Crow Pose for Beginners

Crow Pose for Beginners

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Yoga Mat from Society6

Crow pose, also called Crane, is one of the more intimidating-looking yoga postures. Balancing on two hands with your torso and legs tucked up, it doesn't look like there's anything to stop you from doing a face-plant into your yoga mat. But by utilizing a mix of strength and ease, even a beginner to yoga can enjoy the brief feeling of weightlessness that Crow pose engenders.

Arm Balances

Yoga is all about bringing balance to your mind, body and soul. You can achieve that state through meditation, breathing techniques and by performing yoga poses. Some poses, like Mountain, require little more than standing still with perfect posture. Others, like arm-balancing poses, challenge you to conquer your fears and rise above your self-perceived limitations in order to find that balanced state. Crow, along Peacock, Scale and all the versions of Plank pose, do require physical strength, but what you gain is the mental fortitude it takes to do something outside your comfort zone. A balanced state is achieved through effort and achievement.

Preparing for Crow

Yoga poses complement each other in ways you might not even have thought of. Muscular biceps might get you into Crow pose, but a strong core and relaxed hips and legs will help you stay there. Sometimes you have to concentrate on perfecting poses that seem like the complete polar opposite of ones you're aiming for. Before attempting Crow, practice Boat pose to strengthen your abdominal muscles, Downward Dog and Plank to build up your arms and prepare your wrists; and finally hip-opening poses like Child and Cobbler's to help release tension in your lower body.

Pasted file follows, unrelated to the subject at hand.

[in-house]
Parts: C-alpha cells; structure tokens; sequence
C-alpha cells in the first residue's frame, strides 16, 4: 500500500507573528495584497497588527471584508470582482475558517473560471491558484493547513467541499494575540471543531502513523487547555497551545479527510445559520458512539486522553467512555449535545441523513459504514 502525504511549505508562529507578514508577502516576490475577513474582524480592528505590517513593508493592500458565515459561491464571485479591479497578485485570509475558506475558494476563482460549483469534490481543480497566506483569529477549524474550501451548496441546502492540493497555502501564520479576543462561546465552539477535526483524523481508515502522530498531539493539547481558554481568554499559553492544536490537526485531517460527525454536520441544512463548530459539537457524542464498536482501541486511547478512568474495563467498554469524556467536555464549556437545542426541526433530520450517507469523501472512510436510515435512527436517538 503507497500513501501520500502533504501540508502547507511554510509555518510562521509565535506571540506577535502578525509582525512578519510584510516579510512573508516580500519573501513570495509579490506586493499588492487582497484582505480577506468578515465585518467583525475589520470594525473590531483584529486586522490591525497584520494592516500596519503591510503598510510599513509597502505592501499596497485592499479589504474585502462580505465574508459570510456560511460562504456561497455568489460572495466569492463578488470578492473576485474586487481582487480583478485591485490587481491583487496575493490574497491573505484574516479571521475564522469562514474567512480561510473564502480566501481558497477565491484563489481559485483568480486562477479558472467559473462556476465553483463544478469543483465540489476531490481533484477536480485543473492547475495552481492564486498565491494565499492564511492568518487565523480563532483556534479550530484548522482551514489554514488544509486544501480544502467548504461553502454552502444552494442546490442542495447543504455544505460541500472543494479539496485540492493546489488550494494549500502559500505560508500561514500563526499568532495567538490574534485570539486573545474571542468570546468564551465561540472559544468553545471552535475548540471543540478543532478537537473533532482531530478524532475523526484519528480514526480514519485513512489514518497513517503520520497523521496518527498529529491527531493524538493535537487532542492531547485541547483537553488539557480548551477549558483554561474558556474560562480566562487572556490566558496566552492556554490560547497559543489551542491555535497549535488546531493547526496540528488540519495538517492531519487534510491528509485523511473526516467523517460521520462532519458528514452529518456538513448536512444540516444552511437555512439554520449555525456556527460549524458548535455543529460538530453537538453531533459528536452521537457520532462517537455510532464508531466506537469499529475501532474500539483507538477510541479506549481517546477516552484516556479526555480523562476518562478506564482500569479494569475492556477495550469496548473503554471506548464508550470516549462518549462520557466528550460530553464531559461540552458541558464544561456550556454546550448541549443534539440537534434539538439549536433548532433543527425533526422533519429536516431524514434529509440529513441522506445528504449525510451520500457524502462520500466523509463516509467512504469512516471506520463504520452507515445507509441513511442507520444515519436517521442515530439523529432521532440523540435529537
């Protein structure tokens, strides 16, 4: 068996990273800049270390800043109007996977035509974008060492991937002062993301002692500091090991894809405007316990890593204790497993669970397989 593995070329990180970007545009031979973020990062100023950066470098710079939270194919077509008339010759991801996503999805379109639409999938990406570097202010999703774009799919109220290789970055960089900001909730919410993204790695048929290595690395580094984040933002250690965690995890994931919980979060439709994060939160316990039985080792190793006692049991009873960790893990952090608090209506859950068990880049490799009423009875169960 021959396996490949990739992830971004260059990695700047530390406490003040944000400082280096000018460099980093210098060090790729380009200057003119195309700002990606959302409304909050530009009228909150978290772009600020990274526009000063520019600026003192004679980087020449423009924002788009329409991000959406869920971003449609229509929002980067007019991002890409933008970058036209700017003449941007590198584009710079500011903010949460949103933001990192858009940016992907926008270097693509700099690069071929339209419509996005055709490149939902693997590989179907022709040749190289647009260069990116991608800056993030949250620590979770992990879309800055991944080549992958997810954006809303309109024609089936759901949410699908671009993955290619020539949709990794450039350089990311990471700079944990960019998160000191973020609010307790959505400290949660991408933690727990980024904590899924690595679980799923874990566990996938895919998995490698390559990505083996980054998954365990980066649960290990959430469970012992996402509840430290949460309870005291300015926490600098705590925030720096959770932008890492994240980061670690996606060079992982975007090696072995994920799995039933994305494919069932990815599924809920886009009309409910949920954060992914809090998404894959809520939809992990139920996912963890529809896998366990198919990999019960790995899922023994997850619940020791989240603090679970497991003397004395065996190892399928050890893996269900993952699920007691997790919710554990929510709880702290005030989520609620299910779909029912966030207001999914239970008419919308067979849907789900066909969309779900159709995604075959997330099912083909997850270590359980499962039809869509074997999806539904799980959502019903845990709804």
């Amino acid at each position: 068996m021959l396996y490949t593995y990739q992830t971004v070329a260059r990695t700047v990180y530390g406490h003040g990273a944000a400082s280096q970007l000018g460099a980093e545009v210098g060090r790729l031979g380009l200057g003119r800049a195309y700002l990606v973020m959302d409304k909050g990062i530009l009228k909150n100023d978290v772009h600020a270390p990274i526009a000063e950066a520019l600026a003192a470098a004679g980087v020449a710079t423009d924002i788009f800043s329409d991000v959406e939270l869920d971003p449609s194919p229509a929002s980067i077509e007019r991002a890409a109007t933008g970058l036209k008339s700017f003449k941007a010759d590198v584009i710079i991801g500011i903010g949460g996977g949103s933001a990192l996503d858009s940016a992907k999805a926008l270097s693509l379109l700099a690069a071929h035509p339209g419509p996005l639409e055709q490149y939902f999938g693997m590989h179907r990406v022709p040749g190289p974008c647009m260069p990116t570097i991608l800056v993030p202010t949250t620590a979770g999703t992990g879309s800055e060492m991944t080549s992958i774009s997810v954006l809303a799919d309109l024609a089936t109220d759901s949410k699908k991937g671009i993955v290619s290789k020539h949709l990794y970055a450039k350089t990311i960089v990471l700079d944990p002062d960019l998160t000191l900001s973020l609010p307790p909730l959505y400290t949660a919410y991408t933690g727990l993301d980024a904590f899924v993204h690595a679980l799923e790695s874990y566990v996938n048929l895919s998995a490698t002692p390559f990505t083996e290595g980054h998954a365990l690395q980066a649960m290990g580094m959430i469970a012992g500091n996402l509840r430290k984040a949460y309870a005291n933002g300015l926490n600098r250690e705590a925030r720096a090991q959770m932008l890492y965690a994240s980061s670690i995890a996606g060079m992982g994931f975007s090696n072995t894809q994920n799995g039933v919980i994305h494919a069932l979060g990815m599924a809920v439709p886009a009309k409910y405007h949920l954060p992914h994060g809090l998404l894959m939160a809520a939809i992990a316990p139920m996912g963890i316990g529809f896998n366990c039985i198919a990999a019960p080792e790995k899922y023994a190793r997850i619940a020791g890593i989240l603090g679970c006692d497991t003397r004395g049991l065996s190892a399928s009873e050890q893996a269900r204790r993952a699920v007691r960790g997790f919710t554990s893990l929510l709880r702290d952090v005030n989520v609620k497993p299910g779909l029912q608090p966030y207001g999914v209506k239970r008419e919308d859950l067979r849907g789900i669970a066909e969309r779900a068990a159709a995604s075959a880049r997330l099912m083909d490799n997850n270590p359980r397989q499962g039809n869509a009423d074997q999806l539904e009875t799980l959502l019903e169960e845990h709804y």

Crow Pose

Prepare for Crow by standing with your feet a couple of inches apart. Lower down into a squat and spread your knees wide. Lean your torso through the opening that your knees make. Place your hands on the floor in front of you and bend your elbows. Cement the tops of your inner shins against the backs of your upper arms. Lean forward in this position while rising up onto your toes. Contract your abdominal muscles and take a moment to breathe slowly and steadily while in this position. You can remain in this position, and in fact perform it as many times as you want, until you feel confident in taking that one final lean forward so that your toes come off the floor. When in full Crow, your arms will straighten and your inner knees will be wedged into your armpits.


If you are pregnant or suffer from carpel tunnel syndrome do not perform Crow pose. Consult your doctor if you have had abdominal surgery or suffered any injuries to your hands, wrists, elbows or shoulders before performing Crow pose or any other arm balances.

About the Author

Linda Kaban is a certified yoga teacher and professional life coach who specializes in helping people achieve their fitness goals. With a bachelor's degree in the humanities, Kaban has been writing since 1998 and has been published in YOGALife magazine along with other healthy living publications.


  1. Cody

    the Authoritative answer, curious ...

  2. Angelino

    interesting article. Thank you very much for this!

  3. Sachin

    It's a pity that I can't speak now - I'm forced to go away. I will be set free - I will definitely speak my mind.

  4. Vudokazahn

    Just dare to do this once again!

  5. Eskor

    Good things come in small packages.

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